I See Fodder Shocks


Our corn is finally done and the stalks are dying. But they can have a new life in a cute fall decoration! (See how to build a fodder shock here.)

Our corn.

Even in a bad garden year, this corn isn’t anything to write home about, but hey, it’s our corn. I’ve never had a huge amount of success growing corn. Corn needs to be pollinated, so it’s a challenging crop for the average-sized country garden. And yet I like to grow it anyway. Corn just makes a garden look like a garden, you know?


  1. KLabmom says:

    If you don’t plant your corn in long rows, but in a square instead, it will pollenate better. The wind will blow it along the tops of the other plants. Or this year we planted it in a circle and it did quite well. But as I said, we have had tremendous luck in planting short rows to make a square. We always get good corn that way!!!

  2. Nancy in Iowa says:

    The yellow corn stalks across the road from my apartment still look wonderfully country – when they were green the field was beautiful. I was the grateful recipient of some fresh corn from one of my neighbors this summer. Back to the cans!

  3. Nic, SD says:

    If it’s just the look you’re after, my Mum grows broom corn every year. At the end you can, ya know, make a broom out of it. Or if you just don’t want/need one, it also looks really pretty just set up in a vase.

  4. Drucillajoy says:

    you need bees….

  5. Nikki says:

    My mom is the same way she complains how corn takes up space and needs to be shaken to pollinate but can’t have a garden without it. She planted a 4×4 square of it this year “for the nephews” but I swear its because she can’t let go. Me? I don’t grow it as I would be the only one to eat it, and I can get it from her.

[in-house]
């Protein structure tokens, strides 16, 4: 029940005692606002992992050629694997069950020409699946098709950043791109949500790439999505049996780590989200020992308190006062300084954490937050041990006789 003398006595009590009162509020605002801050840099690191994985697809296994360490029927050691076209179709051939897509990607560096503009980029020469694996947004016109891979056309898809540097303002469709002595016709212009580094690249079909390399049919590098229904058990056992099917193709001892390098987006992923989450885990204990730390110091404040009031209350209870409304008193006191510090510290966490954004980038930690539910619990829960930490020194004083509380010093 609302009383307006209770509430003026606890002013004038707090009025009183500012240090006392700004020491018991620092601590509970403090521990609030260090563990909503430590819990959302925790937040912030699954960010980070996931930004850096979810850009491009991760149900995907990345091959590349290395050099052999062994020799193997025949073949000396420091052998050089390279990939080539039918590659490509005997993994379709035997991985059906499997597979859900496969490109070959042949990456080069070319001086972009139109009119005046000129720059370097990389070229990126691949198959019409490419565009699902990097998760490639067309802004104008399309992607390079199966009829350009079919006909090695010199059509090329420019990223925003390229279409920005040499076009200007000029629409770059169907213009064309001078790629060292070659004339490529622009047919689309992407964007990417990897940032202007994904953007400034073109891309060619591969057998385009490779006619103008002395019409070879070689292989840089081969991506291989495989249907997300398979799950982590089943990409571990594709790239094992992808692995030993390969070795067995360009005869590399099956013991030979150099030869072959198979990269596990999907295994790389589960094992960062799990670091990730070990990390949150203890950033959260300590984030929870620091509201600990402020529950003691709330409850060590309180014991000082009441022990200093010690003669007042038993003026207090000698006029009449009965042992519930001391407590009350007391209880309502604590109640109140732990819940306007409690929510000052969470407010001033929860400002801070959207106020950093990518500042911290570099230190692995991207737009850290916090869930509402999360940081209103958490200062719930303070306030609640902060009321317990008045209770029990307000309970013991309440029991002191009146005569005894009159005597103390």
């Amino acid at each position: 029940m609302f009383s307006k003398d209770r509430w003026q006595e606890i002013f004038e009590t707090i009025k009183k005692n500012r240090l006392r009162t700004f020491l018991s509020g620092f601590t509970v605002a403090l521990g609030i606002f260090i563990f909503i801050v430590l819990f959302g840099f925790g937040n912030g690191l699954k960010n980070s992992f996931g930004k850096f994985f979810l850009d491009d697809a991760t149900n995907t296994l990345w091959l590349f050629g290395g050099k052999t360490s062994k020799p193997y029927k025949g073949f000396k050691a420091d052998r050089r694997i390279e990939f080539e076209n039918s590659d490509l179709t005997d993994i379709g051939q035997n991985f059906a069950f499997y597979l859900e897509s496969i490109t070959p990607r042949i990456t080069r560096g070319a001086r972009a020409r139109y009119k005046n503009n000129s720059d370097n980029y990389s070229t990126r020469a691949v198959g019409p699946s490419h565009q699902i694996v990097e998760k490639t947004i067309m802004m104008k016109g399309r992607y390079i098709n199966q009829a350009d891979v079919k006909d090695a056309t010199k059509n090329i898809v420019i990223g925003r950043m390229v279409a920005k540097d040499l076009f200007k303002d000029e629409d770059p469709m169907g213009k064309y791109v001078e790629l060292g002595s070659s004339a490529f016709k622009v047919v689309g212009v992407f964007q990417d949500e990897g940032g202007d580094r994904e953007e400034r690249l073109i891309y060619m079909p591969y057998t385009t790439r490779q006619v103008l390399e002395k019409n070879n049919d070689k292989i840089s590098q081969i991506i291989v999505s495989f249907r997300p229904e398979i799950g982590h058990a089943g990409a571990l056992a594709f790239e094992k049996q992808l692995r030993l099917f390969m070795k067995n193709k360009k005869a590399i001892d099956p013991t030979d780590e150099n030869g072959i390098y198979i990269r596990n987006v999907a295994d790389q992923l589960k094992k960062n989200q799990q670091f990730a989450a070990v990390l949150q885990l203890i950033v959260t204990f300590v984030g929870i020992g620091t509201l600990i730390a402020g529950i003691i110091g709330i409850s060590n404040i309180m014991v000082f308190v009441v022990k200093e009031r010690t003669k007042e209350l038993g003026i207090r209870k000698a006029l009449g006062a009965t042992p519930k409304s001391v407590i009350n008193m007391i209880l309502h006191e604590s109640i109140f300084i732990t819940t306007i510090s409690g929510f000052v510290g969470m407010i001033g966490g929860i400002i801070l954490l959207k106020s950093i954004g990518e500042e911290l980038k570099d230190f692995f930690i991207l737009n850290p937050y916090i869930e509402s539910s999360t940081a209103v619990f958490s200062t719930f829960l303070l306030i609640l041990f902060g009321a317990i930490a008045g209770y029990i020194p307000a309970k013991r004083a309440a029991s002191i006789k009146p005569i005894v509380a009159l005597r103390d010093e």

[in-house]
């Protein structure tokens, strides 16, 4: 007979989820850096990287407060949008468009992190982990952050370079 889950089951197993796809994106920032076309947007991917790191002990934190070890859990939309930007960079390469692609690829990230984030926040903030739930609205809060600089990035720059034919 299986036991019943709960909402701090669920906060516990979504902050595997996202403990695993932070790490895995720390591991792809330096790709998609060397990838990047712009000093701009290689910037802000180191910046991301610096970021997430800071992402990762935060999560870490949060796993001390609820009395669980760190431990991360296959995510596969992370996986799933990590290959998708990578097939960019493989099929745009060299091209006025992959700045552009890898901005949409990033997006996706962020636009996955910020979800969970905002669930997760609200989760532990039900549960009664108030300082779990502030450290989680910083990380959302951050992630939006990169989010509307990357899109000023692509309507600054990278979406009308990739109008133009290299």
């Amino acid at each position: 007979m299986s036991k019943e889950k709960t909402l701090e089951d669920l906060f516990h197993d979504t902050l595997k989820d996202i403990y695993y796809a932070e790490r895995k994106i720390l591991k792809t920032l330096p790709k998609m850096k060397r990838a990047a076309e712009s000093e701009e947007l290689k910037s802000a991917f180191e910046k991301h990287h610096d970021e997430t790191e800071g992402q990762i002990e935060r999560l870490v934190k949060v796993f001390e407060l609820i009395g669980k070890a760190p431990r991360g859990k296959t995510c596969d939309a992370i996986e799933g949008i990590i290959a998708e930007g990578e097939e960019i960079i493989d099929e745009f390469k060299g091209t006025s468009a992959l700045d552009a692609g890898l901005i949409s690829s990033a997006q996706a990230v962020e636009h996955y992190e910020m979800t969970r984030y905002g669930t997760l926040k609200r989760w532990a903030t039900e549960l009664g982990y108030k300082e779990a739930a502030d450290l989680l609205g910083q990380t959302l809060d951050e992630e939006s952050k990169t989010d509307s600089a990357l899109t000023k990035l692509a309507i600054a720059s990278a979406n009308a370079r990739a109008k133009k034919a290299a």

6. Charlene says:

    What KLabmom said. Squares are definitely the way to go.

  7. Andrea the Kitchen Witch says:

    I don’t usually plant corn cause I can buy it for so cheap. But I agree, it looks like a garden with corn growing. And the stalks are the perfect fall decoration. Man, I wish I planted corn this year now 🙂

  8. Barbee' says:

    Yes, corn planted in blocks (squares) pollinates better.

  9. Vicki in So. CA says:

    I second (3rd? 4th?) the squares/blocks. Pollination is better. As for ours… this year the squirrels ate them all by the time they got 4 inches tall. Twice! :hissyfit:

    We do foddershocks at our Pumpkin Patch in the fall at our community garden. It looks great!

  10. glenda says:

    If your garden is long and narrow, just take one end and do short rows. I always plant my sweet corn in at least 4 rows and raise all we two need. Usually 20 to 25 foot rows, but you can do them shorter too. Corn is wind pollinated so don’t plant it too close together. I do 24 to 30 inch wide rows with corn 9 inches or so apart in the row.

  11. Sue, a Florida Farm Girl says:

    Suzanne, next year try shorter rows, but more of them side by side. Since it is pollinated by the wind, gives a better chance of pollen being dusted down onto the silks. A long row or two won’t get enough pollination to produce much.

  12. Darlene in North Ga says:

    And I put the chicken droppings straight from the coop onto the corn. My 4’x4′ square produced a LOT of corn!

  13. Sheila Z says:

    Corn is a heavy feeder, so use lots of fertilizer. You have the perfect source, all those animal droppings. Fertilize the soil before planting and then don’t be afraid to side dress it once the corn is up and growing. Side dressing with fertilizer just means running a row of manure a few inches away from the row of corn. All the comments about short blocks rather than one or two long rows are good advice too. Corn needs to be at least 4 rows wide to pollinate well.

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